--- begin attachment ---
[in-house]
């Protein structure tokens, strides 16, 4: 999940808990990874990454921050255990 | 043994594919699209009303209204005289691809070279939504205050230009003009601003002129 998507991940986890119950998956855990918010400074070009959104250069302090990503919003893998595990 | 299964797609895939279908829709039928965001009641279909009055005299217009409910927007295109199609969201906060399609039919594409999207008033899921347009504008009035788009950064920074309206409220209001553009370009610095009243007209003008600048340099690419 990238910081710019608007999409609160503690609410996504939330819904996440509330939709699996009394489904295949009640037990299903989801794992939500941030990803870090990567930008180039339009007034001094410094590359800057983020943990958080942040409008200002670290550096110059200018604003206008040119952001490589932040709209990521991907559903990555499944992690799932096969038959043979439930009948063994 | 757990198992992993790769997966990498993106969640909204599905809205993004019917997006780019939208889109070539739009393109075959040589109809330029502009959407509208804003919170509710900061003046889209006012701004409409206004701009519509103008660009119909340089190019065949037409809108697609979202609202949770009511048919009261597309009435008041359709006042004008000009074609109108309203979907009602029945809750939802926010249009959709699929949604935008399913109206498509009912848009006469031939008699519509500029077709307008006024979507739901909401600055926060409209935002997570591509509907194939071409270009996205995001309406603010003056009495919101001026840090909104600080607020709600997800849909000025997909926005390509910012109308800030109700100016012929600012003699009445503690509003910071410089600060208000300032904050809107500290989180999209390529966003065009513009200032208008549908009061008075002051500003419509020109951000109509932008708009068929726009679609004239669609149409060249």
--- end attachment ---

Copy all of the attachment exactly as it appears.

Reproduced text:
[in-house]
């Protein structure tokens, strides 16, 4: 999940808990990874990454921050255990 | 043994594919699209009303209204005289691809070279939504205050230009003009601003002129 998507991940986890119950998956855990918010400074070009959104250069302090990503919003893998595990 | 299964797609895939279908829709039928965001009641279909009055005299217009409910927007295109199609969201906060399609039919594409999207008033899921347009504008009035788009950064920074309206409220209001553009370009610095009243007209003008600048340099690419 990238910081710019608007999409609160503690609410996504939330819904996440509330939709699996009394489904295949009640037990299903989801794992939500941030990803870090990567930008180039339009007034001094410094590359800057983020943990958080942040409008200002670290550096110059200018604003206008040119952001490589932040709209990521991907559903990555499944992690799932096969038959043979439930009948063994 | 757990198992992993790769997966990498993106969640909204599905809205993004019917997006780019939208889109070539739009393109075959040589109809330029502009959407509208804003919170509710900061003046889209006012701004409409206004701009519509103008660009119909340089190019065949037409809108697609979202609202949770009511048919009261597309009435008041359709006042004008000009074609109108309203979907009602029945809750939802926010249009959709699929949604935008399913109206498509009912848009006469031939008699519509500029077709307008006024979507739901909401600055926060409209935002997570591509509907194939071409270009996205995001309406603010003056009495919101001026840090909104600080607020709600997800849909000025997909926005390509910012109308800030109700100016012929600012003699009445503690509003910071410089600060208000300032904050809107500290989180999209390529966003065009513009200032208008549908009061008075002051500003419509020109951000109509932008708009068929726009679609004239669609149409060249």